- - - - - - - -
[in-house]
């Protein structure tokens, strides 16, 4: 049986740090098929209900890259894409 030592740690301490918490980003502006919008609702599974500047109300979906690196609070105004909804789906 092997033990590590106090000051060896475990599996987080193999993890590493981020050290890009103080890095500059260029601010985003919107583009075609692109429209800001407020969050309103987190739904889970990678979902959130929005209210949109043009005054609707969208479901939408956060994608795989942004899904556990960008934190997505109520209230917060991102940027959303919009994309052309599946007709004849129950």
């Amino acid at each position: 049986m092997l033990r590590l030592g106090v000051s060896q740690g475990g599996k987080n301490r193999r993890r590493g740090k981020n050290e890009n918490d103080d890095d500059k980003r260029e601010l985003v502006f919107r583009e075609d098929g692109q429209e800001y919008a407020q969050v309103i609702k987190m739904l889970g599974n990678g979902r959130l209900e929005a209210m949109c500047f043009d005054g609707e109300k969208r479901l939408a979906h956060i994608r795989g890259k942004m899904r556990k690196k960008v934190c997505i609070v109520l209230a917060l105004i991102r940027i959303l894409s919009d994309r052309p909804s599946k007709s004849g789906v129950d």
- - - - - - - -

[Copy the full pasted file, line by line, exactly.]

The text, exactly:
[in-house]
């Protein structure tokens, strides 16, 4: 049986740090098929209900890259894409 030592740690301490918490980003502006919008609702599974500047109300979906690196609070105004909804789906 092997033990590590106090000051060896475990599996987080193999993890590493981020050290890009103080890095500059260029601010985003919107583009075609692109429209800001407020969050309103987190739904889970990678979902959130929005209210949109043009005054609707969208479901939408956060994608795989942004899904556990960008934190997505109520209230917060991102940027959303919009994309052309599946007709004849129950």
């Amino acid at each position: 049986m092997l033990r590590l030592g106090v000051s060896q740690g475990g599996k987080n301490r193999r993890r590493g740090k981020n050290e890009n918490d103080d890095d500059k980003r260029e601010l985003v502006f919107r583009e075609d098929g692109q429209e800001y919008a407020q969050v309103i609702k987190m739904l889970g599974n990678g979902r959130l209900e929005a209210m949109c500047f043009d005054g609707e109300k969208r479901l939408a979906h956060i994608r795989g890259k942004m899904r556990k690196k960008v934190c997505i609070v109520l209230a917060l105004i991102r940027i959303l894409s919009d994309r052309p909804s599946k007709s004849g789906v129950d």